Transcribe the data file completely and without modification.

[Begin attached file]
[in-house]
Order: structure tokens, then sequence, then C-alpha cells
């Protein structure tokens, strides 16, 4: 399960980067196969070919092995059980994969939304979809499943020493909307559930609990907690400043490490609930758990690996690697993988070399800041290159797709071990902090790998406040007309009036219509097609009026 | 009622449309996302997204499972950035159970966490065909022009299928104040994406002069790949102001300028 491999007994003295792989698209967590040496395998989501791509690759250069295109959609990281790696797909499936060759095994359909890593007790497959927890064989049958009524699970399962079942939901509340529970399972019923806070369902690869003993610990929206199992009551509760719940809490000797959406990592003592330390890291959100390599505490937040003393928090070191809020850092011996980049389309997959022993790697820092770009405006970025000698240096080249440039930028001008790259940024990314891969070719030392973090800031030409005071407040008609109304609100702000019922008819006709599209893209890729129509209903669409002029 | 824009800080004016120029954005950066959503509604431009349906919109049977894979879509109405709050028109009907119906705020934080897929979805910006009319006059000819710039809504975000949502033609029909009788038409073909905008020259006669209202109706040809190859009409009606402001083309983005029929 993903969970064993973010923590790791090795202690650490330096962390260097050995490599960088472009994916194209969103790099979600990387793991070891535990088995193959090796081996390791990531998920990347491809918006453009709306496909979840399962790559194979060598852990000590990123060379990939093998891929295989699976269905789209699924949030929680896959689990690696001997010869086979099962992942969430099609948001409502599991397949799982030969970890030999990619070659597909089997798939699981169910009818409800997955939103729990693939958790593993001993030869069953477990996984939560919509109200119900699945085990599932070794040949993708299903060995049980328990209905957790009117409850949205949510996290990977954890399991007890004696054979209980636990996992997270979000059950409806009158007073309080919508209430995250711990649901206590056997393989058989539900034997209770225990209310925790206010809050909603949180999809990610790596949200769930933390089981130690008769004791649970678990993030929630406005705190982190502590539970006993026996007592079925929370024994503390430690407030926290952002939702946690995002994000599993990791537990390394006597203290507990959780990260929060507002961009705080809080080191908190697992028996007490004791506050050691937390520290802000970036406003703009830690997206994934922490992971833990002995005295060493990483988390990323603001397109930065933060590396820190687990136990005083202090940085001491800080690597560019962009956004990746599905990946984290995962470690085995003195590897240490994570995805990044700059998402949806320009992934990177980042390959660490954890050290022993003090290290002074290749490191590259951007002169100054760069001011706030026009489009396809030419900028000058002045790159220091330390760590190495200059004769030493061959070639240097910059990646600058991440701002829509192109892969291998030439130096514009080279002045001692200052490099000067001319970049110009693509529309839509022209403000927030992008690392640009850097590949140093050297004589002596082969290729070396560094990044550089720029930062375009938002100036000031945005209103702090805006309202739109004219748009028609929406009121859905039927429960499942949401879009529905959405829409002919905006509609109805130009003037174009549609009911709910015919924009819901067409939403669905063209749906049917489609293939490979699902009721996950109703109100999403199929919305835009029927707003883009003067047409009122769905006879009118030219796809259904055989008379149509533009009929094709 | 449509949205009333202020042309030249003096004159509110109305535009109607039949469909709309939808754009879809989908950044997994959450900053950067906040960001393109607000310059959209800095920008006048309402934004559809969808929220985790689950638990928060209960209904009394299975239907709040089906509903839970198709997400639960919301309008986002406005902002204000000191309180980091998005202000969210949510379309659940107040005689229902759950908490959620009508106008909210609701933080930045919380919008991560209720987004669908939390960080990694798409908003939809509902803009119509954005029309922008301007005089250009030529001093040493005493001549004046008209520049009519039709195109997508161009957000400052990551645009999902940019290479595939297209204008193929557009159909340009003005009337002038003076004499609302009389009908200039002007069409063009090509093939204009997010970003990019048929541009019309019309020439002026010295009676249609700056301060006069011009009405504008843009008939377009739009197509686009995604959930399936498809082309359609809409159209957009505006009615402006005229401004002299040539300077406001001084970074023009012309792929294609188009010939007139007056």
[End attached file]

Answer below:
[in-house]
Order: structure tokens, then sequence, then C-alpha cells
């Protein structure tokens, strides 16, 4: 399960980067196969070919092995059980994969939304979809499943020493909307559930609990907690400043490490609930758990690996690697993988070399800041290159797709071990902090790998406040007309009036219509097609009026 | 009622449309996302997204499972950035159970966490065909022009299928104040994406002069790949102001300028 491999007994003295792989698209967590040496395998989501791509690759250069295109959609990281790696797909499936060759095994359909890593007790497959927890064989049958009524699970399962079942939901509340529970399972019923806070369902690869003993610990929206199992009551509760719940809490000797959406990592003592330390890291959100390599505490937040003393928090070191809020850092011996980049389309997959022993790697820092770009405006970025000698240096080249440039930028001008790259940024990314891969070719030392973090800031030409005071407040008609109304609100702000019922008819006709599209893209890729129509209903669409002029 | 824009800080004016120029954005950066959503509604431009349906919109049977894979879509109405709050028109009907119906705020934080897929979805910006009319006059000819710039809504975000949502033609029909009788038409073909905008020259006669209202109706040809190859009409009606402001083309983005029929 993903969970064993973010923590790791090795202690650490330096962390260097050995490599960088472009994916194209969103790099979600990387793991070891535990088995193959090796081996390791990531998920990347491809918006453009709306496909979840399962790559194979060598852990000590990123060379990939093998891929295989699976269905789209699924949030929680896959689990690696001997010869086979099962992942969430099609948001409502599991397949799982030969970890030999990619070659597909089997798939699981169910009818409800997955939103729990693939958790593993001993030869069953477990996984939560919509109200119900699945085990599932070794040949993708299903060995049980328990209905957790009117409850949205949510996290990977954890399991007890004696054979209980636990996992997270979000059950409806009158007073309080919508209430995250711990649901206590056997393989058989539900034997209770225990209310925790206010809050909603949180999809990610790596949200769930933390089981130690008769004791649970678990993030929630406005705190982190502590539970006993026996007592079925929370024994503390430690407030926290952002939702946690995002994000599993990791537990390394006597203290507990959780990260929060507002961009705080809080080191908190697992028996007490004791506050050691937390520290802000970036406003703009830690997206994934922490992971833990002995005295060493990483988390990323603001397109930065933060590396820190687990136990005083202090940085001491800080690597560019962009956004990746599905990946984290995962470690085995003195590897240490994570995805990044700059998402949806320009992934990177980042390959660490954890050290022993003090290290002074290749490191590259951007002169100054760069001011706030026009489009396809030419900028000058002045790159220091330390760590190495200059004769030493061959070639240097910059990646600058991440701002829509192109892969291998030439130096514009080279002045001692200052490099000067001319970049110009693509529309839509022209403000927030992008690392640009850097590949140093050297004589002596082969290729070396560094990044550089720029930062375009938002100036000031945005209103702090805006309202739109004219748009028609929406009121859905039927429960499942949401879009529905959405829409002919905006509609109805130009003037174009549609009911709910015919924009819901067409939403669905063209749906049917489609293939490979699902009721996950109703109100999403199929919305835009029927707003883009003067047409009122769905006879009118030219796809259904055989008379149509533009009929094709 | 449509949205009333202020042309030249003096004159509110109305535009109607039949469909709309939808754009879809989908950044997994959450900053950067906040960001393109607000310059959209800095920008006048309402934004559809969808929220985790689950638990928060209960209904009394299975239907709040089906509903839970198709997400639960919301309008986002406005902002204000000191309180980091998005202000969210949510379309659940107040005689229902759950908490959620009508106008909210609701933080930045919380919008991560209720987004669908939390960080990694798409908003939809509902803009119509954005029309922008301007005089250009030529001093040493005493001549004046008209520049009519039709195109997508161009957000400052990551645009999902940019290479595939297209204008193929557009159909340009003005009337002038003076004499609302009389009908200039002007069409063009090509093939204009997010970003990019048929541009019309019309020439002026010295009676249609700056301060006069011009009405504008843009008939377009739009197509686009995604959930399936498809082309359609809409159209957009505006009615402006005229401004002299040539300077406001001084970074023009012309792929294609188009010939007139007056």